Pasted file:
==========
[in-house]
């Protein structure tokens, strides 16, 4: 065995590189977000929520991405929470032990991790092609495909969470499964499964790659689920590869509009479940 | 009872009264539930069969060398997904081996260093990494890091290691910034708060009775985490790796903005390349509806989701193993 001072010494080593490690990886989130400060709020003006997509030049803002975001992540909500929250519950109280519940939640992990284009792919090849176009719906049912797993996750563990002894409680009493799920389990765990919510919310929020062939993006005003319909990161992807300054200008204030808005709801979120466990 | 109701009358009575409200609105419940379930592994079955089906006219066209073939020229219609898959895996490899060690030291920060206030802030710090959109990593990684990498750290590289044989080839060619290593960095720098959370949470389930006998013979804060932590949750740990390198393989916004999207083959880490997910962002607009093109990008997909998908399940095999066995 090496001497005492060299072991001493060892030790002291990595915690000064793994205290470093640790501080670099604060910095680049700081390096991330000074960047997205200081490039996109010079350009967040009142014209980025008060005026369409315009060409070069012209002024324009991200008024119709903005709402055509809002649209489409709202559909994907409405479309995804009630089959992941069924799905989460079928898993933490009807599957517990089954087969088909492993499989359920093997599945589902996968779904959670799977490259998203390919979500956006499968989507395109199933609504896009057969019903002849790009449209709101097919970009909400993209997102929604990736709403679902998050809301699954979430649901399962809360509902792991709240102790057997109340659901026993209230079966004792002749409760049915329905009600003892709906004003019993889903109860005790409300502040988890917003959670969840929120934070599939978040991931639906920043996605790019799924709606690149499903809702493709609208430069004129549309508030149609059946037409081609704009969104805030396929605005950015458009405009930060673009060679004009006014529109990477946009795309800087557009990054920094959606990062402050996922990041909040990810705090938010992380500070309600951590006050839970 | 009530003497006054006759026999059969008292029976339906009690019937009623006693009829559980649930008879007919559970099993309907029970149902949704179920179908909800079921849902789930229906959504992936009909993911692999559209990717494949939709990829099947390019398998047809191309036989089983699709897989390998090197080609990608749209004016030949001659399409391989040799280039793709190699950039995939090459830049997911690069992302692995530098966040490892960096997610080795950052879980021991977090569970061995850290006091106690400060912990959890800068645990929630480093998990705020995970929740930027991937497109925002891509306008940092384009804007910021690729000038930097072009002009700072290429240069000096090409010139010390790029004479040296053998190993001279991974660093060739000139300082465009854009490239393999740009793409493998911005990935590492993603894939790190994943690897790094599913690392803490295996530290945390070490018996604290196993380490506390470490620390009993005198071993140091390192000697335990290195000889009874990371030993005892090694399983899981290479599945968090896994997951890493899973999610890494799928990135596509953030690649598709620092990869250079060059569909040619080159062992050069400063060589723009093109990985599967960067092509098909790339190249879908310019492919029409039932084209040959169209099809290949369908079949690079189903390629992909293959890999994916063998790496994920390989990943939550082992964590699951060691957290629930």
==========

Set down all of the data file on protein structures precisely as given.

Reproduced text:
[in-house]
């Protein structure tokens, strides 16, 4: 065995590189977000929520991405929470032990991790092609495909969470499964499964790659689920590869509009479940 | 009872009264539930069969060398997904081996260093990494890091290691910034708060009775985490790796903005390349509806989701193993 001072010494080593490690990886989130400060709020003006997509030049803002975001992540909500929250519950109280519940939640992990284009792919090849176009719906049912797993996750563990002894409680009493799920389990765990919510919310929020062939993006005003319909990161992807300054200008204030808005709801979120466990 | 109701009358009575409200609105419940379930592994079955089906006219066209073939020229219609898959895996490899060690030291920060206030802030710090959109990593990684990498750290590289044989080839060619290593960095720098959370949470389930006998013979804060932590949750740990390198393989916004999207083959880490997910962002607009093109990008997909998908399940095999066995 090496001497005492060299072991001493060892030790002291990595915690000064793994205290470093640790501080670099604060910095680049700081390096991330000074960047997205200081490039996109010079350009967040009142014209980025008060005026369409315009060409070069012209002024324009991200008024119709903005709402055509809002649209489409709202559909994907409405479309995804009630089959992941069924799905989460079928898993933490009807599957517990089954087969088909492993499989359920093997599945589902996968779904959670799977490259998203390919979500956006499968989507395109199933609504896009057969019903002849790009449209709101097919970009909400993209997102929604990736709403679902998050809301699954979430649901399962809360509902792991709240102790057997109340659901026993209230079966004792002749409760049915329905009600003892709906004003019993889903109860005790409300502040988890917003959670969840929120934070599939978040991931639906920043996605790019799924709606690149499903809702493709609208430069004129549309508030149609059946037409081609704009969104805030396929605005950015458009405009930060673009060679004009006014529109990477946009795309800087557009990054920094959606990062402050996922990041909040990810705090938010992380500070309600951590006050839970 | 009530003497006054006759026999059969008292029976339906009690019937009623006693009829559980649930008879007919559970099993309907029970149902949704179920179908909800079921849902789930229906959504992936009909993911692999559209990717494949939709990829099947390019398998047809191309036989089983699709897989390998090197080609990608749209004016030949001659399409391989040799280039793709190699950039995939090459830049997911690069992302692995530098966040490892960096997610080795950052879980021991977090569970061995850290006091106690400060912990959890800068645990929630480093998990705020995970929740930027991937497109925002891509306008940092384009804007910021690729000038930097072009002009700072290429240069000096090409010139010390790029004479040296053998190993001279991974660093060739000139300082465009854009490239393999740009793409493998911005990935590492993603894939790190994943690897790094599913690392803490295996530290945390070490018996604290196993380490506390470490620390009993005198071993140091390192000697335990290195000889009874990371030993005892090694399983899981290479599945968090896994997951890493899973999610890494799928990135596509953030690649598709620092990869250079060059569909040619080159062992050069400063060589723009093109990985599967960067092509098909790339190249879908310019492919029409039932084209040959169209099809290949369908079949690079189903390629992909293959890999994916063998790496994920390989990943939550082992964590699951060691957290629930």